The "two systems" means that, within the "one country" the main body of the country practices socialism, while Hong Kong and some other regions practice capitalism. The "one country" is the premise and basis of the "two systems," and the "two systems" is subordinate to and derived from "one country."
To reinforce the point, the paper reiterates:
For Hong Kong to retain its capitalist system and enjoy a high degree of autonomy with "Hong Kong people governing Hong Kong" according to the Basic Law, it must fully respect the socialist system practiced on the mainland in keeping with the "one country" principle and, in particular, the political system and other systems and principles in practice.
Not surprisingly, the publication of the paper aroused a strong reaction from Hong Kong citizens, as it essentially redefined the terms of the Basic Law and the Joint Anglo-Chinese statement that was supposed to chart the territory’s path for the half century after reversion. Passions were further inflamed when the Standing Committee of the National People’s Congress passed a resolution that again made clear that Beijing would control the slate of possible candidates for which Hong Kong citizens could vote. The result has been the recent major demonstrations in the city’s downtown districts.
Xi Jinping’s First Crisis
For Xi Jinping, the onset of major demonstrations in China’s premier financial center constitutes a major potential challenge to his rule. Unlike previous confrontations since Xi took power in November 2012, this is not a situation that he can control outright. By contrast, the November 2013 East China Sea Air Defense Identification Zone (ADIZ) issue, and the confrontation with Vietnam over the Chinese HY 981 deep-sea oil rig earlier this year, as well as the recent P-8 and USS Cowpens incidents involving the U.S. Navy have all been much more subject to Chinese timing. China can deploy more or fewer forces around the Senkakus, intercept more or fewer aircraft transiting the ADIZ, and assume a more or less aggressive stance in the South China Sea. But the students demonstrating in Hong Kong may or may not respond as Beijing expects. Thus, they pose a greater challenge to Beijing than any other recent crisis.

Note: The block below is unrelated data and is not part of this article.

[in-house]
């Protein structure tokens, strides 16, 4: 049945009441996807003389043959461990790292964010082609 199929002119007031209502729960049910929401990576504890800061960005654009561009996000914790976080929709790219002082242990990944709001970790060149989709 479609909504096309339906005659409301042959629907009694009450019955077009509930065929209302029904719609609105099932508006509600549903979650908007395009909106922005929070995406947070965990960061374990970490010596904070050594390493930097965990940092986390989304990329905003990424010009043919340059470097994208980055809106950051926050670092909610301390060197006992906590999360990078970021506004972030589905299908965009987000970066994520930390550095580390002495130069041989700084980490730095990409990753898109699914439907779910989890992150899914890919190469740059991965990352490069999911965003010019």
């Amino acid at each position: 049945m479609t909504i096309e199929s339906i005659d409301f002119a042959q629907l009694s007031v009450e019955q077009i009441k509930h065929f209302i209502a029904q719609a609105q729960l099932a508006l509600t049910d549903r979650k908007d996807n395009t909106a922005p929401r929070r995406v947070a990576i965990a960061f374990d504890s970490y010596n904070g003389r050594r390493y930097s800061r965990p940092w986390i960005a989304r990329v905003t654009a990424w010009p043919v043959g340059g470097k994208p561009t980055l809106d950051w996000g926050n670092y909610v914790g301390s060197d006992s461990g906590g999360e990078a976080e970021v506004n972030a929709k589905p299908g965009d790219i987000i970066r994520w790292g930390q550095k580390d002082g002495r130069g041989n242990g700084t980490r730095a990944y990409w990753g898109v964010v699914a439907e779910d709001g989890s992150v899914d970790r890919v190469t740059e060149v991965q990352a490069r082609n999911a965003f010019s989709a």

Xi now faces the first real test of his crisis-management skills. How he handles the students and other protesters—whether he cracks down promptly, allows events to run their course or relies upon local authorities, perhaps even devolving some authority to them—will provide insights to his broader approach to crises. For this reason, Xi’s domestic rivals will be watching developments in Hong Kong carefully to assess his potential vulnerabilities, as well as to exploit potential openings that might emerge.
In the past, this might not have mattered as much, as Xi, barely into his second year of leadership, would have had plenty of time to compensate. But unlike his predecessors Jiang Zemin and Hu Jintao, Xi was not selected for the top leadership by a revolutionary-era Communist Party leader. Neither Mao, nor Deng designated him to carry on the banner of the Chinese Communist Party. Consequently, his legitimacy is more open to question than any previous leader. As important, of the seven members of the ruling Politburo Standing Committee, only two—Xi Jinping and Premier Li Keqiang—can stay on in 2017; the other five have to retire. This means that 2016 and 2017 will likely see Xi (and Li) jockeying to place their own people onto the twenty-five-member Politburo and the seven-member Politburo Standing Committee. A weak Xi is likely to find it difficult to dominate such a power struggle.